Section 142E -- "All departments, agencies, commissions, authorities and political subdivisions shall be subject to rules and regulations adopted by the department pursuant to sections . . . [142A-142C]." The Department may enforce this provision by orders to cease and desist from violations of such rules and regulations. A State agency which objects to such an order has a right to a hearing and to judicial review, under G. L. c. 30A, of the Department's "final decision." The Department may enforce its order by a suit in the Superior Court to enjoin violations thereof.
[Note 4] Section 61, which together with Section 62 of the same chapter is known as the environmental policy act, provides in pertinent part:
"All agencies, departments, boards, commissions and authorities of the commonwealth shall review, evaluate, and determine the impact on the natural environment of all works, projects or activities conducted by them and shall use all practicable means and measures to minimize damage to the environment. Unless a clear contrary intent is manifested, all statutes shall be interpreted and administered so as to minimize and prevent damage to the environment. Any determination made by an agency of the commonwealth shall include a finding describing the environmental impact, if any, of the project and a finding that all feasible measures have been taken to avoid or minimize said impact."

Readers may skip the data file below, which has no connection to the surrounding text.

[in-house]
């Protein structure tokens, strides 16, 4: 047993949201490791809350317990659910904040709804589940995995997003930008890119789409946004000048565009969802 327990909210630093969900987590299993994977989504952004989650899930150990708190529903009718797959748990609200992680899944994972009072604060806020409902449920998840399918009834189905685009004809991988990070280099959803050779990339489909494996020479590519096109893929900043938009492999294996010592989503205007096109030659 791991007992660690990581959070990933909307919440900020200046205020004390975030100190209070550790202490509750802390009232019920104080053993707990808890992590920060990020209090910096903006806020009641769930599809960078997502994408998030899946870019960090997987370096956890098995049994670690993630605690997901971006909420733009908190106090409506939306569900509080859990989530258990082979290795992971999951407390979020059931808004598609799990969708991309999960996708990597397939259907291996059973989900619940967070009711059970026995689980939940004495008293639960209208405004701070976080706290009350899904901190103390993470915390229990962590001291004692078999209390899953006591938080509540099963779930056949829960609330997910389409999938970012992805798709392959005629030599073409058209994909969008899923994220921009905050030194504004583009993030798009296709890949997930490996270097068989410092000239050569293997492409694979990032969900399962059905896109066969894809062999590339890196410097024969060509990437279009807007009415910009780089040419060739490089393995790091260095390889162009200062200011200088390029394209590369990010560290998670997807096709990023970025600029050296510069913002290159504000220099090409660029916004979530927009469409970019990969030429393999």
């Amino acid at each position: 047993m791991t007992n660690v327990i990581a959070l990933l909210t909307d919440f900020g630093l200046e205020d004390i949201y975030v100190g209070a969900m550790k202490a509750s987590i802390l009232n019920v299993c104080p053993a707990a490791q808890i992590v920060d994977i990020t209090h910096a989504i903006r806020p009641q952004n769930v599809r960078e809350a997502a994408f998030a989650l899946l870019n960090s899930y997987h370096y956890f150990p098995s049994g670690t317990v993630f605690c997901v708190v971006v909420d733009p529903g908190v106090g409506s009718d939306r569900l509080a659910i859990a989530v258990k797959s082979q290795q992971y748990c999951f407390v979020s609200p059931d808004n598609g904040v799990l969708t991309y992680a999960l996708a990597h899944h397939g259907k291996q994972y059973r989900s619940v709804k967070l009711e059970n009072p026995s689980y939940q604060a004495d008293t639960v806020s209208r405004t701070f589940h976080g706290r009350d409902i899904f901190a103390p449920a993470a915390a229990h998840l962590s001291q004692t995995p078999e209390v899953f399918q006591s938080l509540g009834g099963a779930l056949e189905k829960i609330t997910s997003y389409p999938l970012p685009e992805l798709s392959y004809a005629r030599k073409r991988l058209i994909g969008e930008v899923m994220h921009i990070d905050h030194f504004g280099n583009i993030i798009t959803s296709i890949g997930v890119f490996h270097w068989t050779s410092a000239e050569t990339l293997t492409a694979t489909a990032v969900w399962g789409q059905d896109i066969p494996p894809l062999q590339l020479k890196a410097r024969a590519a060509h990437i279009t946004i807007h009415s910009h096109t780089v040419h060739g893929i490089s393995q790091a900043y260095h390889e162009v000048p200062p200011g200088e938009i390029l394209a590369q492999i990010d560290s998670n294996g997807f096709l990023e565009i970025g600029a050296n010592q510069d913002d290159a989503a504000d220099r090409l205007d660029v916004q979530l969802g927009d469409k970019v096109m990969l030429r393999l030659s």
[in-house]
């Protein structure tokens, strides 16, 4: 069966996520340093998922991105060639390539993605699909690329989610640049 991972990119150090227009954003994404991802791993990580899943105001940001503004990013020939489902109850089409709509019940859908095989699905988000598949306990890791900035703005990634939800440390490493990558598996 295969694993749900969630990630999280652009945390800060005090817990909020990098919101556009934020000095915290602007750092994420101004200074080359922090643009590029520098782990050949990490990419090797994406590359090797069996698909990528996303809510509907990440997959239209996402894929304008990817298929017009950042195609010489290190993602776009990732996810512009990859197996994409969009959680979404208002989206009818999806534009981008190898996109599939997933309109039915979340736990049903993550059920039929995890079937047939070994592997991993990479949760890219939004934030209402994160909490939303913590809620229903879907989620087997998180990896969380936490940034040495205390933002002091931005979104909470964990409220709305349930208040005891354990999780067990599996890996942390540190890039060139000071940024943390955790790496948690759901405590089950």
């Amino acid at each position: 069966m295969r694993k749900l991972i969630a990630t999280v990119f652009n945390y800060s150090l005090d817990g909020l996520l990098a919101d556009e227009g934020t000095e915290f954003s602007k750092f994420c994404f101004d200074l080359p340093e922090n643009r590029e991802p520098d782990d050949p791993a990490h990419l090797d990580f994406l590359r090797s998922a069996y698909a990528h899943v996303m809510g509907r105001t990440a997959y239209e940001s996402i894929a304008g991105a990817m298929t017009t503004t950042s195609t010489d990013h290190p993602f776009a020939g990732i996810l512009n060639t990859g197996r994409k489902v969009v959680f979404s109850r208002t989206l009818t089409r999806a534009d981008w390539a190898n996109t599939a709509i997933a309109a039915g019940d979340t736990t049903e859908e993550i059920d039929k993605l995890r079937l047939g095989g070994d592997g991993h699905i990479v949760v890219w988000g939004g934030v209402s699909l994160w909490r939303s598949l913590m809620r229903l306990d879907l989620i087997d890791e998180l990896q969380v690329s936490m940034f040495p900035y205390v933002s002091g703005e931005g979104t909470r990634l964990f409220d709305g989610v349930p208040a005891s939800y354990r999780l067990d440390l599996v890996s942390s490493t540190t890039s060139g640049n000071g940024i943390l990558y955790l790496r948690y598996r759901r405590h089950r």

[Note 5] Neither letter from the Attorney General appears in the record. However, the letter dated April 21 is referred to and relied on by the judge in his rulings, and both letters are referred to in both plaintiff's and defendants' briefs.